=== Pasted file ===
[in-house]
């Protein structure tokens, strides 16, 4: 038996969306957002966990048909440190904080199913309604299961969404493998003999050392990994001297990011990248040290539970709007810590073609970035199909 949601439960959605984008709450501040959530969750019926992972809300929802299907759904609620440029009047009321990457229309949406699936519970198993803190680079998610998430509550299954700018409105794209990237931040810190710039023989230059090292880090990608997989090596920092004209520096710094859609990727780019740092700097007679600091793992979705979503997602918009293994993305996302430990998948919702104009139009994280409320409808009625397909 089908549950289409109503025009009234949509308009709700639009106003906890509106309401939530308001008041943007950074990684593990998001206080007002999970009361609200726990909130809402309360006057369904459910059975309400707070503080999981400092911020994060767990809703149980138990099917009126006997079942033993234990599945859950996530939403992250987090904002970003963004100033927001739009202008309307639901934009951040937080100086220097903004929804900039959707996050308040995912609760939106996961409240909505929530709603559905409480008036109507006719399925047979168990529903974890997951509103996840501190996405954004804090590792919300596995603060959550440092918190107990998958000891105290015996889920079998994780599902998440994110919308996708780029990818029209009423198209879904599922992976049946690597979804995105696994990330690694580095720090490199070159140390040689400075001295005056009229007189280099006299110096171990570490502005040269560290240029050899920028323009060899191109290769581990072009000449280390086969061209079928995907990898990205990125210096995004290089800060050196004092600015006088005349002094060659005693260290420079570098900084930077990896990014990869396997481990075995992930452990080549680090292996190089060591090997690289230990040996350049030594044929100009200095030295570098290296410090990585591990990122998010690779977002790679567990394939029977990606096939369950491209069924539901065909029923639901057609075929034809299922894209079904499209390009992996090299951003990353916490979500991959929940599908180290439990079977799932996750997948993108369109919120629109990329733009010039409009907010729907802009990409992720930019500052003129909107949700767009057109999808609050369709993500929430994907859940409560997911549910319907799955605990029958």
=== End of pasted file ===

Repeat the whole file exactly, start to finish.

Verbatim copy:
[in-house]
């Protein structure tokens, strides 16, 4: 038996969306957002966990048909440190904080199913309604299961969404493998003999050392990994001297990011990248040290539970709007810590073609970035199909 949601439960959605984008709450501040959530969750019926992972809300929802299907759904609620440029009047009321990457229309949406699936519970198993803190680079998610998430509550299954700018409105794209990237931040810190710039023989230059090292880090990608997989090596920092004209520096710094859609990727780019740092700097007679600091793992979705979503997602918009293994993305996302430990998948919702104009139009994280409320409808009625397909 089908549950289409109503025009009234949509308009709700639009106003906890509106309401939530308001008041943007950074990684593990998001206080007002999970009361609200726990909130809402309360006057369904459910059975309400707070503080999981400092911020994060767990809703149980138990099917009126006997079942033993234990599945859950996530939403992250987090904002970003963004100033927001739009202008309307639901934009951040937080100086220097903004929804900039959707996050308040995912609760939106996961409240909505929530709603559905409480008036109507006719399925047979168990529903974890997951509103996840501190996405954004804090590792919300596995603060959550440092918190107990998958000891105290015996889920079998994780599902998440994110919308996708780029990818029209009423198209879904599922992976049946690597979804995105696994990330690694580095720090490199070159140390040689400075001295005056009229007189280099006299110096171990570490502005040269560290240029050899920028323009060899191109290769581990072009000449280390086969061209079928995907990898990205990125210096995004290089800060050196004092600015006088005349002094060659005693260290420079570098900084930077990896990014990869396997481990075995992930452990080549680090292996190089060591090997690289230990040996350049030594044929100009200095030295570098290296410090990585591990990122998010690779977002790679567990394939029977990606096939369950491209069924539901065909029923639901057609075929034809299922894209079904499209390009992996090299951003990353916490979500991959929940599908180290439990079977799932996750997948993108369109919120629109990329733009010039409009907010729907802009990409992720930019500052003129909107949700767009057109999808609050369709993500929430994907859940409560997911549910319907799955605990029958």